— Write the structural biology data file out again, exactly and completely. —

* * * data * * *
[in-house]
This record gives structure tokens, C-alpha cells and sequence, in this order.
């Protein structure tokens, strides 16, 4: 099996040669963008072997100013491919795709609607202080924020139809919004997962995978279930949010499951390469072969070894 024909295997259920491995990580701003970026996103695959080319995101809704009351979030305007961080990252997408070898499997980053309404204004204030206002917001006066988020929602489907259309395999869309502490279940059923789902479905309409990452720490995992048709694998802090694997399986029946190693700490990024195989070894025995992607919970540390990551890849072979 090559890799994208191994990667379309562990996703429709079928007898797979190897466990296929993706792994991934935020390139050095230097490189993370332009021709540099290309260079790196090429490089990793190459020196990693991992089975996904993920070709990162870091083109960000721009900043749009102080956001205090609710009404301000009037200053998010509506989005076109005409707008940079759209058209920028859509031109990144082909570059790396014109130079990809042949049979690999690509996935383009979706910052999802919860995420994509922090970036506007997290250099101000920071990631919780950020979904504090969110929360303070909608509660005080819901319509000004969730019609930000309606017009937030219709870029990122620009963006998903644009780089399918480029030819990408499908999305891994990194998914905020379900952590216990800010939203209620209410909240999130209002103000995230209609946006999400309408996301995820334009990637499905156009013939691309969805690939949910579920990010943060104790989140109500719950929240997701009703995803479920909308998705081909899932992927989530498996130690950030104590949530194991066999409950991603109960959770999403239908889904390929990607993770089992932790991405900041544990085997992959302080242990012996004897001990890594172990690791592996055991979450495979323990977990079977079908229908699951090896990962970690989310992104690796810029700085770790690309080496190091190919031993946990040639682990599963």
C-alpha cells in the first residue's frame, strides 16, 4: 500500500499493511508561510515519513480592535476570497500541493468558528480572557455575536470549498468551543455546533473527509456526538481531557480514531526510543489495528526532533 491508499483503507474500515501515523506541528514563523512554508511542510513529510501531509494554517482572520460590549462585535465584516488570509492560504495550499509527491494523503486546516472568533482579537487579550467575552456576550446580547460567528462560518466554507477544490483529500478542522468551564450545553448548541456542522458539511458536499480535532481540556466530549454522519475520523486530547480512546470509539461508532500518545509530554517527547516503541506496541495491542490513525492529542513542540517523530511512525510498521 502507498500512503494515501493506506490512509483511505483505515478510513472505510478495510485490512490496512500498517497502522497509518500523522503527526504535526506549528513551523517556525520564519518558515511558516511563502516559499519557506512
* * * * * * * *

[in-house]
This record gives structure tokens, C-alpha cells and sequence, in this order.
């Protein structure tokens, strides 16, 4: 099996040669963008072997100013491919795709609607202080924020139809919004997962995978279930949010499951390469072969070894 024909295997259920491995990580701003970026996103695959080319995101809704009351979030305007961080990252997408070898499997980053309404204004204030206002917001006066988020929602489907259309395999869309502490279940059923789902479905309409990452720490995992048709694998802090694997399986029946190693700490990024195989070894025995992607919970540390990551890849072979 090559890799994208191994990667379309562990996703429709079928007898797979190897466990296929993706792994991934935020390139050095230097490189993370332009021709540099290309260079790196090429490089990793190459020196990693991992089975996904993920070709990162870091083109960000721009900043749009102080956001205090609710009404301000009037200053998010509506989005076109005409707008940079759209058209920028859509031109990144082909570059790396014109130079990809042949049979690999690509996935383009979706910052999802919860995420994509922090970036506007997290250099101000920071990631919780950020979904504090969110929360303070909608509660005080819901319509000004969730019609930000309606017009937030219709870029990122620009963006998903644009780089399918480029030819990408499908999305891994990194998914905020379900952590216990800010939203209620209410909240999130209002103000995230209609946006999400309408996301995820334009990637499905156009013939691309969805690939949910579920990010943060104790989140109500719950929240997701009703995803479920909308998705081909899932992927989530498996130690950030104590949530194991066999409950991603109960959770999403239908889904390929990607993770089992932790991405900041544990085997992959302080242990012996004897001990890594172990690791592996055991979450495979323990977990079977079908229908699951090896990962970690989310992104690796810029700085770790690309080496190091190919031993946990040639682990599963």
C-alpha cells in the first residue's frame, strides 16, 4: 500500500499493511508561510515519513480592535476570497500541493468558528480572557455575536470549498468551543455546533473527509456526538481531557480514531526510543489495528526532533 491508499483503507474500515501515523506541528514563523512554508511542510513529510501531509494554517482572520460590549462585535465584516488570509492560504495550499509527491494523503486546516472568533482579537487579550467575552456576550446580547460567528462560518466554507477544490483529500478542522468551564450545553448548541456542522458539511458536499480535532481540556466530549454522519475520523486530547480512546470509539461508532500518545509530554517527547516503541506496541495491542490513525492529542513542540517523530511512525510498521 502507498500512503494515501493506506490512509483511505483505515478510513472505510478495510485490512490496512500498517497502522497509518500523522503527526504535526506549528513551523517556525520564519518558515511558516511563502516559499519557506512